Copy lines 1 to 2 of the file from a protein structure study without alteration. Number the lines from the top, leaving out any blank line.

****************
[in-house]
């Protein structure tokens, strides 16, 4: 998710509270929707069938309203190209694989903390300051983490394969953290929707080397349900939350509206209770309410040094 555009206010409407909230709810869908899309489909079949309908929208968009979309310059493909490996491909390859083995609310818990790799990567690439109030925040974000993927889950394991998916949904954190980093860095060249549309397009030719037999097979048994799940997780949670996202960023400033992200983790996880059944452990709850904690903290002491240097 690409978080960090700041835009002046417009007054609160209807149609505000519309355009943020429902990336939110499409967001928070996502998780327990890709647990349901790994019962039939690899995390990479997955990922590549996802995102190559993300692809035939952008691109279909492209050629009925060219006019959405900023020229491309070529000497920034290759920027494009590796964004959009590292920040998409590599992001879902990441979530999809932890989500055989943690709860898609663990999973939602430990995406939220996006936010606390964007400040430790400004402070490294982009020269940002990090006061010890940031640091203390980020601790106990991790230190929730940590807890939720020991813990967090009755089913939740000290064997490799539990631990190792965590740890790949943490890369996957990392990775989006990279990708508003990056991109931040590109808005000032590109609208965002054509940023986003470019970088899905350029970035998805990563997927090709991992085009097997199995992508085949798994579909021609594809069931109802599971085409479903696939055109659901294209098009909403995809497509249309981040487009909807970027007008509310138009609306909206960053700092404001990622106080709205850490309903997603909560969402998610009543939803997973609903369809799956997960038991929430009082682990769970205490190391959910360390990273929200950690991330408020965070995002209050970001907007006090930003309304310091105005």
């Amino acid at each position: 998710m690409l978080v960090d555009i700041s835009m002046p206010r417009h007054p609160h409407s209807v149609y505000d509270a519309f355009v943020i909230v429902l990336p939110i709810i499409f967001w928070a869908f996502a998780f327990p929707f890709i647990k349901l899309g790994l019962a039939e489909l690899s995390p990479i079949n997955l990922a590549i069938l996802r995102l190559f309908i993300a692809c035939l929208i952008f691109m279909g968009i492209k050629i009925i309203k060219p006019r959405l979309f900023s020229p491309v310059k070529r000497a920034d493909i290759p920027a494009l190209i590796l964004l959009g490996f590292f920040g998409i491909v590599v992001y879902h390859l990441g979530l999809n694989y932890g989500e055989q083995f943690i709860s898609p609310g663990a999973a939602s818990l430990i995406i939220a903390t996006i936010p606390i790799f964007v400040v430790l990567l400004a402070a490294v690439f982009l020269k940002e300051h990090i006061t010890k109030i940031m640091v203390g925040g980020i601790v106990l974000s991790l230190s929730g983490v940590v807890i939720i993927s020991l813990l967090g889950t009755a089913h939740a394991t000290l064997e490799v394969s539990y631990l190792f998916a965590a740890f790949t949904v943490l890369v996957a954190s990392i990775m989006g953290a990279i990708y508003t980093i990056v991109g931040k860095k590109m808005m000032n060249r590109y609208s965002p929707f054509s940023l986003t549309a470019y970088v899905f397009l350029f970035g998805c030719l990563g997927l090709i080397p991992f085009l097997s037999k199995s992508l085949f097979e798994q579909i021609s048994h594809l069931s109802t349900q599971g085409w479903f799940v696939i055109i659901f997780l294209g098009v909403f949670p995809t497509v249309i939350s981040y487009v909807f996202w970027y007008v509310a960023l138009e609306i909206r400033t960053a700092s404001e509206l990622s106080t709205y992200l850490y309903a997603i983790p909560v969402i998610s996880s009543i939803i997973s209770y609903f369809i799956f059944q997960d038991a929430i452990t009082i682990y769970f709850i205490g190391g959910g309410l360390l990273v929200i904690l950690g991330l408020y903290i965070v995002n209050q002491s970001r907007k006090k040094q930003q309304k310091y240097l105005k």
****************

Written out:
[in-house]
């Protein structure tokens, strides 16, 4: 998710509270929707069938309203190209694989903390300051983490394969953290929707080397349900939350509206209770309410040094 555009206010409407909230709810869908899309489909079949309908929208968009979309310059493909490996491909390859083995609310818990790799990567690439109030925040974000993927889950394991998916949904954190980093860095060249549309397009030719037999097979048994799940997780949670996202960023400033992200983790996880059944452990709850904690903290002491240097 690409978080960090700041835009002046417009007054609160209807149609505000519309355009943020429902990336939110499409967001928070996502998780327990890709647990349901790994019962039939690899995390990479997955990922590549996802995102190559993300692809035939952008691109279909492209050629009925060219006019959405900023020229491309070529000497920034290759920027494009590796964004959009590292920040998409590599992001879902990441979530999809932890989500055989943690709860898609663990999973939602430990995406939220996006936010606390964007400040430790400004402070490294982009020269940002990090006061010890940031640091203390980020601790106990991790230190929730940590807890939720020991813990967090009755089913939740000290064997490799539990631990190792965590740890790949943490890369996957990392990775989006990279990708508003990056991109931040590109808005000032590109609208965002054509940023986003470019970088899905350029970035998805990563997927090709991992085009097997199995992508085949798994579909021609594809069931109802599971085409479903696939055109659901294209098009909403995809497509249309981040487009909807970027007008509310138009609306909206960053700092404001990622106080709205850490309903997603909560969402998610009543939803997973609903369809799956997960038991929430009082682990769970205490190391959910360390990273929200950690991330408020965070995002209050970001907007006090930003309304310091105005």